Glickman took the toys to Hasbro and Mattel, hoping to sell the concept and maybe have Rodon do the molding. The form-letter rejections are framed in the K’Nex lobby — one even butchered his name.

So Rodon got into the toy business. K’Nex has won more than 200 international awards and recognitions since hitting the toy market in 1992. K’Nex is located in its own headquarters a few miles from the Rodon plant. Araten, the top executive, is Joel Glickman’s son-in-law.

Rodon generated sales of $22.5 million in 2010. Sales have been steady, except for a 26 percent decline in the recessionary year of 2009. Sales rebounded strongly by 23 percent in 2010. Through the first eight months of 2011, sales were up 3.1 percent. The company is profitable.

Toys help even things out. K’Nex accounts for about one-third of Rodon’s total molding business.

“It’s a perfect custom molding application for us: relatively small parts, close tolerances and high volume,” Allen said. “You’re not dependent on other customers to control your destiny.”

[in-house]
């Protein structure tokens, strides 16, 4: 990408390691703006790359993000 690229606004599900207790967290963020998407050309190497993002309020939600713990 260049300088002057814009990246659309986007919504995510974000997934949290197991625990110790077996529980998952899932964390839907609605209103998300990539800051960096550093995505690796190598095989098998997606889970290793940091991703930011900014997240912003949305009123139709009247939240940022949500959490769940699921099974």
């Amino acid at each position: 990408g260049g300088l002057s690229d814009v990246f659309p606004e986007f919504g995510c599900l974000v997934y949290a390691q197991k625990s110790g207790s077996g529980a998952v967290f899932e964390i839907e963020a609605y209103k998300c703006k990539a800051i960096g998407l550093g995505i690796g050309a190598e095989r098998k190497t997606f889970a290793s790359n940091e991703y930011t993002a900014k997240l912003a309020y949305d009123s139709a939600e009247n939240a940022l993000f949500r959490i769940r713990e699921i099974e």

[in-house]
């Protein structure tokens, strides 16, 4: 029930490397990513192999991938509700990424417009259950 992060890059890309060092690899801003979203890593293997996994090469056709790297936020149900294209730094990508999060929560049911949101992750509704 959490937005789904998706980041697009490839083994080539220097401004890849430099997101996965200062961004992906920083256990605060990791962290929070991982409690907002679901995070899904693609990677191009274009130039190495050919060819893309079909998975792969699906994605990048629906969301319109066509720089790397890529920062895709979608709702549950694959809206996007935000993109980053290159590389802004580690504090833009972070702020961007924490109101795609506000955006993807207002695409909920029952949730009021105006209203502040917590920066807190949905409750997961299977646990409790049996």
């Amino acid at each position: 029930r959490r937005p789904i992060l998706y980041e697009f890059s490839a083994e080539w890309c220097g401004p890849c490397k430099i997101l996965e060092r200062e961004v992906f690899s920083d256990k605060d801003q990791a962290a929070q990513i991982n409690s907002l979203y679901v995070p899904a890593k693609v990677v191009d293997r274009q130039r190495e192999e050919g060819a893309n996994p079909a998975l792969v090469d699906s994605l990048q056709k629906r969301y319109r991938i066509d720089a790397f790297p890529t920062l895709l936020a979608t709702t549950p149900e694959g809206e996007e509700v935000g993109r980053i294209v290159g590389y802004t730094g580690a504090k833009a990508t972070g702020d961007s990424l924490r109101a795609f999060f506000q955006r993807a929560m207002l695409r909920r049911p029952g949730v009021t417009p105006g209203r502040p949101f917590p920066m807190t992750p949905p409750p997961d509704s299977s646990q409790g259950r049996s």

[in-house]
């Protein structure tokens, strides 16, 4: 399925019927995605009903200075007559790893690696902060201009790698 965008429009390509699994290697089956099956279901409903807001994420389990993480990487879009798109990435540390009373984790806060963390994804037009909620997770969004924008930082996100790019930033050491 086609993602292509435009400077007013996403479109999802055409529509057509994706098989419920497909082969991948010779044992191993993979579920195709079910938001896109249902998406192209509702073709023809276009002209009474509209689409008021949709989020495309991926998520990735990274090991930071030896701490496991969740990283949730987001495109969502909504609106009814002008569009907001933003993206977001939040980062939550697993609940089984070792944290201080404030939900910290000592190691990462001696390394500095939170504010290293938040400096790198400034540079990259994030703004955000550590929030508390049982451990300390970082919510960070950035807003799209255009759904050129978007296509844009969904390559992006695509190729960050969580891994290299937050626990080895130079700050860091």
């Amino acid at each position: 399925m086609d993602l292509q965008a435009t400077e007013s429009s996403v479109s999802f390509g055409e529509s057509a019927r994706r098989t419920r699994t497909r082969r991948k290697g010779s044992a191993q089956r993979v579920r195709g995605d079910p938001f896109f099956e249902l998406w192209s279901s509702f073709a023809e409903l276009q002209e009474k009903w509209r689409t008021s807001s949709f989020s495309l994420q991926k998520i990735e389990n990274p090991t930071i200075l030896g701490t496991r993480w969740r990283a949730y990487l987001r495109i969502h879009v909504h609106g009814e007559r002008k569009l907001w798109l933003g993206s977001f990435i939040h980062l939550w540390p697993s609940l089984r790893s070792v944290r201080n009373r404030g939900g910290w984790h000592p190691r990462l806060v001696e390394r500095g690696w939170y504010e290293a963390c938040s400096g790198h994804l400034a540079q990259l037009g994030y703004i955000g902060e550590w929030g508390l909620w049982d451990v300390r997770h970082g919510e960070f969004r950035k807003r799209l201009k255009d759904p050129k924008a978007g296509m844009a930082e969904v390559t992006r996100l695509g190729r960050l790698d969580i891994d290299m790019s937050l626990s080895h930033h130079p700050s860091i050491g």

Rodon received its highest marks in the award criteria of financial performance, technology, employee relations and quality, and scored solid grades in the other three areas.

Employees said Rodon’s modern toolroom employs 19 full-time mold makers. Four mold designers all came straight from the Rodon toolroom.

Rodon meets aggressive quality goals for things like customer returns and inventory accuracy.

The firm’s customers have good things to say. “I just can’t imagine dealing with a better company,” one said. “Their plant is probably cleaner than my kitchen.”

For another customer, Rodon molds millions of tight-dimension parts a year on 10 presses — and a vision inspection system checks every single one. “They were able to be very competitive and quick, and they keep me informed,” the customer said.

According to Rodon, customers have accepted 99.8 percent of parts over the last four-plus years. The company has averaged 93.6 percent on-time tool delivery the past five years.

During the past year, Rodon has repatriated more than 120 million parts from China.